Batman Begins’ can’t quite soar
Observer Scene | Friday, September 9, 2005
Many consider the original Batman film, directed by Tim Burton, a contemporary classic, but it may soon be surpassed by the Dark Knight’s current incarnation in Chris Nolan’s “Batman Begins.”
But even though Batman Begins is, in this reviewer’s humble opinion, an excellent film, this Batman game needs some major improvements. While this game is 100 percent Batman, it fails to transcend the norms of action games and fails to be all it can be as both a superhero and a Batman game.
This game does follow the film fairly faithfully. It never takes huge liberties with the events in the movie. But, it has been tweaked slightly to make it more acceptable as a video game. Like the movie, the game follows Batman’s first attempts at being the Caped Crusader. It starts out in Arkham Asylum, but then moves into flashbacks which lead back into the beginning of the game, and then continues on to the finale. This change in setting and back story creates a little depth for the character and provides people who haven’t seen this movie a chance to understand what is going on. During game-play you are accompanied with Bruce Wayne’s confidant and friend Alfred. Alfred offers you advice and tells you of the goals to come in the level. There are two kinds of missions in the game, the first in which you play as Batman searching for clues to forward the plot and fighting off various villains, and the second in which you drive the Batmobile around Gotham City chasing bad guys and escaping from the police. The game’s 10 to 15 hours of game play aren’t amazing, but are the best of any other in the Batman series.
When you play as Batman, one of the major points of the game is striking fear into the hearts of your enemies in order to make them flustered and confused. The game takes a realistic approach to Batman this time in the fact that you can’t rush through the game like Rambo. One guy with a gun is more than sufficient to ruin even the Dark Knight’s day. You have to use the game’s environment to scare your prey to frighten them out of using their weapons. Also, by taking out the strongest opponents (i.e. the ones with weapons or giving orders) you can scare the others badly enough that they come close to passing out from fear. This addition to the game is an enjoyable one, but it could have been done differently. The game is extremely linear, usually only offering one way in which to scare your opponents.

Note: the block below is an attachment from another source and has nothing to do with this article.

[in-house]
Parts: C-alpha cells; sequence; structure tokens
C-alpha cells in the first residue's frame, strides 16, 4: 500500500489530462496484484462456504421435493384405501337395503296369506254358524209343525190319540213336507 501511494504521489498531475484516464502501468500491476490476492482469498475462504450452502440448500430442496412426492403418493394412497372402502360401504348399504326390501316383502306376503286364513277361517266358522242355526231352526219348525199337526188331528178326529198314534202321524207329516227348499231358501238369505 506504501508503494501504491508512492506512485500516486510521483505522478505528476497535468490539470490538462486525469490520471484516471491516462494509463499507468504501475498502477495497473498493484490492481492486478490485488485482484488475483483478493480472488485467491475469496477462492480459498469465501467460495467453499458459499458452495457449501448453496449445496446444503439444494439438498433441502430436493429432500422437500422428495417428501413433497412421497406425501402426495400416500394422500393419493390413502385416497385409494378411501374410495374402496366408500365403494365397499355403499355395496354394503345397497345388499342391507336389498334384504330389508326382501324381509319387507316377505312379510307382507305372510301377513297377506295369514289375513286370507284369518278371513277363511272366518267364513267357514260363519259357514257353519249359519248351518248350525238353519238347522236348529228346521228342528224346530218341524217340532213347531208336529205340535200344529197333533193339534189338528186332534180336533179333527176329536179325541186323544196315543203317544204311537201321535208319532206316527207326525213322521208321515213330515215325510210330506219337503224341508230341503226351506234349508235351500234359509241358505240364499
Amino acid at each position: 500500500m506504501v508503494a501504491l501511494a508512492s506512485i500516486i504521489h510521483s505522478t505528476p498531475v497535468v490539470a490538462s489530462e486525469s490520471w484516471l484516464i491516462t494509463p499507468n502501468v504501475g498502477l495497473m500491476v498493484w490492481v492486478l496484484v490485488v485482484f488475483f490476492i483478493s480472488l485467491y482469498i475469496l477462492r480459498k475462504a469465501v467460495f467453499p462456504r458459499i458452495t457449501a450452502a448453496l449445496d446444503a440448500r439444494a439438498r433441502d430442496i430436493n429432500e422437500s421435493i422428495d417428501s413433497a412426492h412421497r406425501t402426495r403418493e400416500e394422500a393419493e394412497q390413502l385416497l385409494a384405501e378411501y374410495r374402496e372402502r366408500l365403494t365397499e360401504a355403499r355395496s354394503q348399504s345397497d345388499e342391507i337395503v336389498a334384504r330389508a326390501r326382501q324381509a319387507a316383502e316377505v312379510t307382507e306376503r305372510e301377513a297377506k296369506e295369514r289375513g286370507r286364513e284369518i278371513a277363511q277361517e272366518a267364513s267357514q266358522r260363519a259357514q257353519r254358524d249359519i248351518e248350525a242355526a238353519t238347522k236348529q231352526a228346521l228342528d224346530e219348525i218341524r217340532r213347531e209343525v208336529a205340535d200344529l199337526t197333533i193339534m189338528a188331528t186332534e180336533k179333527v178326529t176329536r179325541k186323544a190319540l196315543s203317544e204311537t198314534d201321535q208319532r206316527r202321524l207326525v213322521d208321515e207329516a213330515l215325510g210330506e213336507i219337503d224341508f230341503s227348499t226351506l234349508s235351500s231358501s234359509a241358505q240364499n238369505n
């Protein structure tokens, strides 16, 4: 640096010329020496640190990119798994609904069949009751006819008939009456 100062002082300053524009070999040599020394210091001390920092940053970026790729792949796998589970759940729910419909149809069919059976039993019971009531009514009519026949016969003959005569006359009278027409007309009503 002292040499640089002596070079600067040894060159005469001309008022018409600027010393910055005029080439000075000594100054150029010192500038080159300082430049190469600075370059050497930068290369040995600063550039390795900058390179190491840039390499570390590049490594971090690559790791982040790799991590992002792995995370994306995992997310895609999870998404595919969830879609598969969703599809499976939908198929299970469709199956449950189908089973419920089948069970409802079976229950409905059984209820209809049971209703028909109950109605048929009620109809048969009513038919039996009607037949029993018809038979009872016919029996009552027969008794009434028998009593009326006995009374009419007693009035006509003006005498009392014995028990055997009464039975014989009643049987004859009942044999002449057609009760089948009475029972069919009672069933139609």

While there are no major flaws, there is also nothing spectacular about the game. It does get a little tiring to see the same 10 generic thugs over and over again. The in-game movies use the same quality or rendering as game-play, but film footage is incorporated into the game fairly well. The audio work is well above average. The ambient noises in the game make it believable that are actually in the game and are creeping through a steam filled subterranean corridor. Also, the voice acting is superb, with all the principal actors voicing their characters (save the glaring omission of Gary Oldman). The sound effects quality of the game is also well done, providing that little extra to make the game feel more complete.
Of course, since this game is based off of the latest Batman movie, there is no multiplayer option. This isn’t a huge problem though, because the stealth style of the game is better situated for a single player. The controls to the game are simplistic at best. While combat is a large part of the game, the player essentially has an attack button and a dodge button at his disposal. Also, Batman’s gadgets are simplified in the game as well because you can only use them when you are near an enemy and in combat or when your opponnent is already scared. You can’t just use them like you think Batman really would, but have to follow the poorly designed item engine in the game.
There aren’t too many special features in the game. Once the game is completed, you have unlocked alternate Batman costumes from past incarnations of the Caped Crusader. While interesting, it does nothing to change the gameplay. Also, you can unlock both of the Batmobile levels so that you can play them as a stand alone mission or as a time attack. While fun the first few times, it gets old rather quickly.
This game is the best Batman game to date, and the best superhero game of the year so far. This game does not compare to the superhero game “Spider-man 2,” but it is still worth a rent.